We may now suggest some meas­uring for raising productivity in Indian agricul­ture. Firstly, attempts are being made to find alter­native employments for rural population and to change the occupational structure in such a way that only 50% of people continue to depend on agriculture (instead of 63% as at present). On the institutional front, the Government is trying to solve the agricultural problems through land re­forms.

On the technological front, a modest begin­ning has been made in conversing farmers to the use of improved implements, seeds and chemical manures. The Green Revolution illustrates the point. Irrigation facilities are being increasingly made available. Double cropping, better rotation of crops, fighting plant diseases and pests, etc. are given due emphasis.

However, productivity-en­hancing investment in agriculture, depends not only on the state of knowledge but also on condi­tions governing the adoption of such technology; it also depends on the land tenure system which determines how the agricultural produce is divided between owners of land and agricultural labour­ers; on the terms of trade between agriculture and industry, which determine the relative cheapness of industrial inputs vis-a-vis agricultural products and on the level of demand for agricultural prod­ucts.

Task Ahead:

Indian agriculture remained stagnant for a long period of time. This is why the Government adopted a new agricultural strategy in the mid- 1960s. This has solved India’s food problem. But much remains to be done.


The compound annual rate of growth (CARG) of agriculture rate was 2.8% during the period 1950-51 to 1999-00. Food-grains produc­tion increased from 508 million tones 1950-51 to 208.9 millions tones 1999-00, showing CARG of only 2.9 % which was just sufficient to meet the growing demand for food caused by 2.2 % CARG of population.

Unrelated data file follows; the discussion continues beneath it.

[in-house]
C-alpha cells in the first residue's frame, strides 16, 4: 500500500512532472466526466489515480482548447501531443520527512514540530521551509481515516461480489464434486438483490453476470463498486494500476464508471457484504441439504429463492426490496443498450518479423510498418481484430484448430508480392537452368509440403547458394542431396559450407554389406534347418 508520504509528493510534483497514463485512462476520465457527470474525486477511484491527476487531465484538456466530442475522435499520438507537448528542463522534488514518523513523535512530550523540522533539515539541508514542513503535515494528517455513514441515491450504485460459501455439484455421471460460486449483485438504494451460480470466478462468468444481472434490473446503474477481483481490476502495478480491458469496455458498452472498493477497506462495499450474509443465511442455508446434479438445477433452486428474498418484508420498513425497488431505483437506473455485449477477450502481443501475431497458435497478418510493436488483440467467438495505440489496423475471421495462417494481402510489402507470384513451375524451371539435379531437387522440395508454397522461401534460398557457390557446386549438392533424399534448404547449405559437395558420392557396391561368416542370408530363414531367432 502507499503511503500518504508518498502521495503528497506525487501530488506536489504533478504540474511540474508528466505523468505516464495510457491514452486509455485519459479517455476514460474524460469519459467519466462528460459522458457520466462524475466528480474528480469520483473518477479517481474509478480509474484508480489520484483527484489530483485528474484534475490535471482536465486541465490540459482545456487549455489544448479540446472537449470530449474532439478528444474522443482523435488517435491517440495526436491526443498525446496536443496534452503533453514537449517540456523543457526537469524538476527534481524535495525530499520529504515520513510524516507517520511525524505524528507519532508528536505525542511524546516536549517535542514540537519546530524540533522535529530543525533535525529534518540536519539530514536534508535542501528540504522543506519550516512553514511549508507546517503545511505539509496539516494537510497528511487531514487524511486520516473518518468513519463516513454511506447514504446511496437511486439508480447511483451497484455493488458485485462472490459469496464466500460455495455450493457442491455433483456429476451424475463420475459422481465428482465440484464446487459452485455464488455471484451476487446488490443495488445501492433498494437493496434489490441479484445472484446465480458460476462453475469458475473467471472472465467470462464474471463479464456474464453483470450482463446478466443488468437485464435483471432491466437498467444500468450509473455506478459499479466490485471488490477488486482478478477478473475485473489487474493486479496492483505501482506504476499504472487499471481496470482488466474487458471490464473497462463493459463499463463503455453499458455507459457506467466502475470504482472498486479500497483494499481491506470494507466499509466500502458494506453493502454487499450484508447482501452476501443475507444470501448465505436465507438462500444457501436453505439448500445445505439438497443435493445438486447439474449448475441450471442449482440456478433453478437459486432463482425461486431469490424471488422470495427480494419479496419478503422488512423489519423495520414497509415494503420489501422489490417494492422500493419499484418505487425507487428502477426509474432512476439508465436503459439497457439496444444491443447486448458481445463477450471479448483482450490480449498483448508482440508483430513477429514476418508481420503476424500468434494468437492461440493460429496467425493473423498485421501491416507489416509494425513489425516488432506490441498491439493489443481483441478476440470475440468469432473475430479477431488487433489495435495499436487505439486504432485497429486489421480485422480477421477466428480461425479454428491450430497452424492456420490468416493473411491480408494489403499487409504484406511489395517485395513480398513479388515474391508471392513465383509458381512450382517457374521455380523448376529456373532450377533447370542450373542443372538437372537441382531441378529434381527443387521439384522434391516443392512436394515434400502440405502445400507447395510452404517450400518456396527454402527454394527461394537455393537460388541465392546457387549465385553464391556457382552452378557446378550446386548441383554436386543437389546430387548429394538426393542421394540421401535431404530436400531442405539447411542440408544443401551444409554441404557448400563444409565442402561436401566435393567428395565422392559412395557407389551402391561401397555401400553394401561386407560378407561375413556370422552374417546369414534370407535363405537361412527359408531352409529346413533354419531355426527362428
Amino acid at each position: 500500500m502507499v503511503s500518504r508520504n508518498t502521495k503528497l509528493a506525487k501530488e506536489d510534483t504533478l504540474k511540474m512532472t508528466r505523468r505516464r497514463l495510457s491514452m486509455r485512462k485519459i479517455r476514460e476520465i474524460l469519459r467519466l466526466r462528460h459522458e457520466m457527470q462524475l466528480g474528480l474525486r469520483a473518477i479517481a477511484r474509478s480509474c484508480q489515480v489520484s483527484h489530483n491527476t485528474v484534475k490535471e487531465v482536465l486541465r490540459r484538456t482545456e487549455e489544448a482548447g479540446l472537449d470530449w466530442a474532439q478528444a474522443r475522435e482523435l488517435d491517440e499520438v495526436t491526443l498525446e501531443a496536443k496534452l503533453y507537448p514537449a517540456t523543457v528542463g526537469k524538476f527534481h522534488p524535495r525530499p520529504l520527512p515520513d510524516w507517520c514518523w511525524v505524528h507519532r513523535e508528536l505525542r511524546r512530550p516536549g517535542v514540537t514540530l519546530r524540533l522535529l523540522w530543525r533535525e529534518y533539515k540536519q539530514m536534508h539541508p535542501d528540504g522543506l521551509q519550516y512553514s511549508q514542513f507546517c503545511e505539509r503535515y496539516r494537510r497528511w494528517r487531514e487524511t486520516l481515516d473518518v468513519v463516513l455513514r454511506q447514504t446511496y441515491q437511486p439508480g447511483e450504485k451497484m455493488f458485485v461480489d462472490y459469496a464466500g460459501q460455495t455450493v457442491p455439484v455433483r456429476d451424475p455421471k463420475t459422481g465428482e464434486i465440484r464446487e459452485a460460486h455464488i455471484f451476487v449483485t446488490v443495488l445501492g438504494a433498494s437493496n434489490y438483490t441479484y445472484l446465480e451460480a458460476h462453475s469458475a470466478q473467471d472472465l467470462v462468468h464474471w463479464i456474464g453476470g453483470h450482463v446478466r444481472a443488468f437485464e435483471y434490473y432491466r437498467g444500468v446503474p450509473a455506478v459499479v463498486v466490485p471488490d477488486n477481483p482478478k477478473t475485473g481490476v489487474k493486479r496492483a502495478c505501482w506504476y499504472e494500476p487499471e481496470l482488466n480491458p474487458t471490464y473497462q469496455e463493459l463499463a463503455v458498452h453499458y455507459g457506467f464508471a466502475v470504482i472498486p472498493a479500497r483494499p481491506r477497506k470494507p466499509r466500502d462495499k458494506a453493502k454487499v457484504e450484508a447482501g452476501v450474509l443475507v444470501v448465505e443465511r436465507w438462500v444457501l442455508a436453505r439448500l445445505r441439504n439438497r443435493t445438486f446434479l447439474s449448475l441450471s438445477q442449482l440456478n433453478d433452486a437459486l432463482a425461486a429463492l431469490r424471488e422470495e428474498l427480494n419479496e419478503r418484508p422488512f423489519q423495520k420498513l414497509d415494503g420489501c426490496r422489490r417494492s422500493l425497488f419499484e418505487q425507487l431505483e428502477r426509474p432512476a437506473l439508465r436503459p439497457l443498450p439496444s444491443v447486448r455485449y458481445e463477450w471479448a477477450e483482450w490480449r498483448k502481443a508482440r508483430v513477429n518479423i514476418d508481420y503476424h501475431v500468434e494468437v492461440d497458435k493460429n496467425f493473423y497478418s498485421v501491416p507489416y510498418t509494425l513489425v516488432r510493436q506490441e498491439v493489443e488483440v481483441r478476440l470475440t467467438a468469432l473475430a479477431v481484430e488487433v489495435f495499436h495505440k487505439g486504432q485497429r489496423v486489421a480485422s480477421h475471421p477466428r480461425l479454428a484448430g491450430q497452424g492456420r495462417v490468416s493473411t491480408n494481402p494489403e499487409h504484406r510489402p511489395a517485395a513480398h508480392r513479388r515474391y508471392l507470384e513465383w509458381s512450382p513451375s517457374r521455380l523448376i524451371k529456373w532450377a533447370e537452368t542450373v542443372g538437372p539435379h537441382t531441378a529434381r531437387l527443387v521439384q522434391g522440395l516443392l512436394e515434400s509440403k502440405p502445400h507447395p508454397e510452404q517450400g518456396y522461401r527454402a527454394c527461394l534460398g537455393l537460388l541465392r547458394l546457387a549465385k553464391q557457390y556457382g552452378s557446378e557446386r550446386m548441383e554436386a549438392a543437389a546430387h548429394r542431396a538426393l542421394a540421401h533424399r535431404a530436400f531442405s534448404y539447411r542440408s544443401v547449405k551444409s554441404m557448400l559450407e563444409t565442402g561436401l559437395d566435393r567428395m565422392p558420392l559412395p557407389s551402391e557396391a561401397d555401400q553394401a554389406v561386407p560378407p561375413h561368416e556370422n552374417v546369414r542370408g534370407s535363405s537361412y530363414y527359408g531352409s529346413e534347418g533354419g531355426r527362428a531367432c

The fall in overall agricultural pro­duction growth after 1992 is largely due to fall in non-food-grains segment. Growth in non- food-grains production has declined to 2.5% per annum in the post-liberalisation period as against 4.8% during the 1980s. The average growth rate of food-grains production has fallen marginally from 2.9% to 2.7%.

In spite of this as also the drought in various parts of the country for two years in succession no major food problem arose, due to existence of record stocks of food-grains with the Government. So, the basic question faced by the planners and policy-makers is how to achieve a substantial breakthrough in agricultural production to feed the country’s growing popula­tion?

In the first 15 years of planning (1951-1966), most of the output increase was achieved by bring­ing new land under cultivation. But the growth rate in area has declined throughout the plan pe­riod. Thus, there is hardly any scope for raising production through this measure. Intensive culti­vation (with stress on multiple-cropping) seems to be the only way of increasing agricultural produc­tion and productivity.


In other words, in the com­ing years, the increase in agricultural output will have to come almost wholly through an increase in yield per acre. This will require the use of mod­ern seeds and fertilisers and the extension of irri­gation facilities. If a substantial gain in produc­tion is achieved it will be possible to solve the food problem and achieve long-term self-sufficiency in food-grains.